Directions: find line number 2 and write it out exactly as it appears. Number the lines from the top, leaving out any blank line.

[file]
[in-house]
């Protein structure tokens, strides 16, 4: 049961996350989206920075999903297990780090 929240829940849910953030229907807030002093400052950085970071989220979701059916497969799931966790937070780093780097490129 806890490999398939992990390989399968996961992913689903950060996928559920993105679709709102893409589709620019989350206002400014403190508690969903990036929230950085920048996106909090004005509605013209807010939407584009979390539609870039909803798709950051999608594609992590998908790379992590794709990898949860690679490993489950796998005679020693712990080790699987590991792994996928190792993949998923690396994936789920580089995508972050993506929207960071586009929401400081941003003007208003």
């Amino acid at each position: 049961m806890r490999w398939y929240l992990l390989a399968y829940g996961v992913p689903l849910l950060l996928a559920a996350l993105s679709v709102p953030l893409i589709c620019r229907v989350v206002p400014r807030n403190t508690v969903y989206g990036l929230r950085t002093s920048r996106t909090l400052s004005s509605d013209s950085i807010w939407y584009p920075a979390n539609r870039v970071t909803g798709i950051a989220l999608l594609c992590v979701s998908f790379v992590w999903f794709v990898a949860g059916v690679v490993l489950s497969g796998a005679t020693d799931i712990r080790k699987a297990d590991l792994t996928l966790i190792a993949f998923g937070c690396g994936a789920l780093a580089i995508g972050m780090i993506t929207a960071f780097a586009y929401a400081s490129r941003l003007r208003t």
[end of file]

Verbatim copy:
């Protein structure tokens, strides 16, 4: 049961996350989206920075999903297990780090 929240829940849910953030229907807030002093400052950085970071989220979701059916497969799931966790937070780093780097490129 806890490999398939992990390989399968996961992913689903950060996928559920993105679709709102893409589709620019989350206002400014403190508690969903990036929230950085920048996106909090004005509605013209807010939407584009979390539609870039909803798709950051999608594609992590998908790379992590794709990898949860690679490993489950796998005679020693712990080790699987590991792994996928190792993949998923690396994936789920580089995508972050993506929207960071586009929401400081941003003007208003």